Distribution transformers are used in power distribution networks to reduce transmission line voltages to less than 33KV for industrial purposes and 230-440V for domestic purposes. These are generally used at the end of a distribution network as pole-type transformers and can also be pad mount or underground transformers at the distribution end. They are small in size, are not always fully loaded, and may have dry type or liquid immersed insulation. They may be supplying single-phase or three-phase main supply to the consumer end. These transformers are low-cost and designed to have a power efficiency of 50 to 70 percent.
Instrument transformers are used to measure high-value current and voltage and are used along with low-range measuring instruments as accurate ratio transformers. These transformers convert the high voltage or current to low voltage or current by an accurate ratio such that it can be measured by a typical ammeter, voltmeter, or wattmeter. These can be either current transformers that are supposed to be used with an ammeter or potential transformers that are supposed to be used with AC voltmeter.
For measuring high-value voltages, the primary of potential transformers or voltage transformers is connected to the supply line, and supply line voltage is stepped down to a safe limit at the secondary. Voltage transformers can be electromagnetic, capacitor, or optical type. Electromagnetic types are simple wire wound step down transformers, capacitor types use a capacitor voltage divider, and optical types use optoelectronic components.
Pulse transformers are small-size PCB-mounted transformers used in electronic devices to generate pulses of fixed amplitude. These transformers isolate a digital load circuit and supply pulses of constant amplitude to it.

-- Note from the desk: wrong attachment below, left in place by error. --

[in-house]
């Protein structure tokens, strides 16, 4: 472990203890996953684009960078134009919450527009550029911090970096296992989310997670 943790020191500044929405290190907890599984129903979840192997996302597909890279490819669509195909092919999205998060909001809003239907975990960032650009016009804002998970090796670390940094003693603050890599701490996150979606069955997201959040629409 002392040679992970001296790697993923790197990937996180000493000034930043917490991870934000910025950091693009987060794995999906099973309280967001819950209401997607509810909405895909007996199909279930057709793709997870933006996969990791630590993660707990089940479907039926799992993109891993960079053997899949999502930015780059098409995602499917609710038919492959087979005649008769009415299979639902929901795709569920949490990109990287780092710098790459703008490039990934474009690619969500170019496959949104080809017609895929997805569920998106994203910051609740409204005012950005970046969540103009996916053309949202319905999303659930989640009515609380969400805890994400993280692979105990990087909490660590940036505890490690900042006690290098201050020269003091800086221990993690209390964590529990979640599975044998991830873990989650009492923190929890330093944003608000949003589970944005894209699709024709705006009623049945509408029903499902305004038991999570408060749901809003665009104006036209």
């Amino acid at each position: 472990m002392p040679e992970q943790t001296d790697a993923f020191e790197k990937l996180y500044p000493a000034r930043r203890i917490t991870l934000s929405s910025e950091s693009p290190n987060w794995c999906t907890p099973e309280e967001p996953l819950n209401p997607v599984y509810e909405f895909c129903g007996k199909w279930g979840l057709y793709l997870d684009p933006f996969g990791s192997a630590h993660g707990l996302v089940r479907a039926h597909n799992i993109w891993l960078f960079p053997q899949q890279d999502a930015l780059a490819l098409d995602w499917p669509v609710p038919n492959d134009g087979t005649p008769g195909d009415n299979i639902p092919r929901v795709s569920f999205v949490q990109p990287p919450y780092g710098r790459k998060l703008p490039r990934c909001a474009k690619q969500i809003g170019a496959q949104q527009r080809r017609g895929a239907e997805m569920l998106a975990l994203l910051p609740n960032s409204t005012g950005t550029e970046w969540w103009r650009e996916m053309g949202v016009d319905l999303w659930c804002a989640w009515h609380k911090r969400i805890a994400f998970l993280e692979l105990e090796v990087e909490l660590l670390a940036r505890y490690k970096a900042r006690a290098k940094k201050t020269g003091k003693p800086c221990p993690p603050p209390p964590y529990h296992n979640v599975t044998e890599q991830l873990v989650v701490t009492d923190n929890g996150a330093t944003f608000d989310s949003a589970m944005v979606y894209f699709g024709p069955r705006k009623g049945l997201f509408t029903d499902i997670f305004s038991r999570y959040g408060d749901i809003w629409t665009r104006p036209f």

It is more appropriate to classify transformers used in the electronics domain by the range of frequency of their operation. The electronic transformers that operate over a frequency range from 20 Hz to 20 kHz are classified as audio transformers. These are generally small-size utility transformers having laminated E-I core similar to typical 60-Hz utility transformers. These can be step-up or step down transformers. Audio transformers are mostly used for impedance matching and are designed to offer almost zero reactance. There can be multiple primary and secondary coils in an audio transformer, which may be separated or center tapped.
IF transformers are used for tuning intermediate frequency signals. These are shielded transformers generally having a ferrite core of high permeability.
The electronic transformers that are used at radio frequencies are called RF transformers. These can be wire-wound transformers like utility transformers or can be transmission line transformers. The wire-wound transformers having a toroidal powdered-iron core are most common. Air-core RF transformers are used for high-power applications. While powdered-iron core transformers have high permeability and self-shielding, air-core transformers are much more energy-efficient, athough they have significant EMI. These transformers are also called broadband transformers and are used for a frequency range from 3 MHz to 30 MHz. At higher frequencies, transmission line transformers as quarter-wave antennas are used. These may be parallel-wire lines or coaxial cables.
Applications of transformers
Transformers are widely used in both electrical and electronics domain. In the electrical domain, transformers are generally used to step down AC voltages at power stations, distribution networks, or for measurement. In electronics, transformers are used for many applications such as step-up or step-down voltages, impedance matching, pulse generation, coupling, and isolation.
Transformers used in the electronics domain generally have their specifications such as the primary voltage, secondary voltage, and power rating printed on them. In general, color schemes identify the leads of the primary coil, secondary winding, and center tap.
That’s enough about transformers. Now, that you are well acquainted with understanding the working and specifications of transformers, it’s time to try out some circuits. Get the circuit diagrams and get your hands dirty with some of the hobby circuits that use transformers like half-wave rectifier, full-wave rectifier, 12V or 9V symmetrical bench power supply, audio power amplifier and pre-amplifier. Inspect the role and required specifications of transformers used in these circuits.
Prepare a list of some pulse generation transformers by their part numbers. Download and inspect their datasheets. Figure out important electrical characteristics mentioned in their datasheets that can be useful in their application.
In the next article, we will discuss power supplies.